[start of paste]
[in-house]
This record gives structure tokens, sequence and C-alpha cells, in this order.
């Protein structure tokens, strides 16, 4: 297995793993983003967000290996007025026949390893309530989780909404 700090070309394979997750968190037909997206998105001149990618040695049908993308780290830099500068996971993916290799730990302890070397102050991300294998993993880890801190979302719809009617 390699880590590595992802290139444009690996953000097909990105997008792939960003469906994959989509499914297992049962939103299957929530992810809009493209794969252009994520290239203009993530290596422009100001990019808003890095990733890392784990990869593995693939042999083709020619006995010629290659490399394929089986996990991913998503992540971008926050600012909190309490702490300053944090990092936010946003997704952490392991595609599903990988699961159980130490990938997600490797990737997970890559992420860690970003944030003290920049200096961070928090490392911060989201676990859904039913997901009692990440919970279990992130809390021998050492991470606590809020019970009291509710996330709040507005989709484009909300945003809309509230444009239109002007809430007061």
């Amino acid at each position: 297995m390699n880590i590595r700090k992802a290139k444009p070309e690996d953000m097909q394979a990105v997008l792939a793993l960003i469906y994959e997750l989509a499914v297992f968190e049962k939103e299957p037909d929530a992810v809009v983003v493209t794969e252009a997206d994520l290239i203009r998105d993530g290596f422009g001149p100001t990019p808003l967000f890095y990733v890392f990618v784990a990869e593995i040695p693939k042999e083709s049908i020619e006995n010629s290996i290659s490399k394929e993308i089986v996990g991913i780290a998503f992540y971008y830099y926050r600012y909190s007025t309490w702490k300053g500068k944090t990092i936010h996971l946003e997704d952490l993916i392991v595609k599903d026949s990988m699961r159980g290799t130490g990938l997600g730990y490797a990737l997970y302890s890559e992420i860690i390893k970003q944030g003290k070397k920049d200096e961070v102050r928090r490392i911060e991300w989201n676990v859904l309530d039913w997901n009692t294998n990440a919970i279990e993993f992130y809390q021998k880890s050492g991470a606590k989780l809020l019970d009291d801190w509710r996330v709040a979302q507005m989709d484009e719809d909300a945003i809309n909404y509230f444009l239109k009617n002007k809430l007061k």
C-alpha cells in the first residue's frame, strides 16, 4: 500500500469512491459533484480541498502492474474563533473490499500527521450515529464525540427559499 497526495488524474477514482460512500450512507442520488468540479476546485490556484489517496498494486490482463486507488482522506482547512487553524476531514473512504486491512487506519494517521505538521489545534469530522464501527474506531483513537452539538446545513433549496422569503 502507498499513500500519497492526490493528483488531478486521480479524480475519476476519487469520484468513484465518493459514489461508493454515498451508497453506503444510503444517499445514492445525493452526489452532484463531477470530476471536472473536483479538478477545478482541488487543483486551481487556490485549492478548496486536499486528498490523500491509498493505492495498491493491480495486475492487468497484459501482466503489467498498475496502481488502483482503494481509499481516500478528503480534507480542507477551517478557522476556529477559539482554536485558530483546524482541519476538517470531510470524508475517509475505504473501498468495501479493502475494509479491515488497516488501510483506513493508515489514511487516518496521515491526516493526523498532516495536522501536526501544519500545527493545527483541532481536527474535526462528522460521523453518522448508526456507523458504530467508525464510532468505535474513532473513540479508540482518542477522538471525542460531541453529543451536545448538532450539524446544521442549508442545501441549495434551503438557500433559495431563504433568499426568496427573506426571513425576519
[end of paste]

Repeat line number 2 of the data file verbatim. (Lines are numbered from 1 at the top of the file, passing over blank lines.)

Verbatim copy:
This record gives structure tokens, sequence and C-alpha cells, in this order.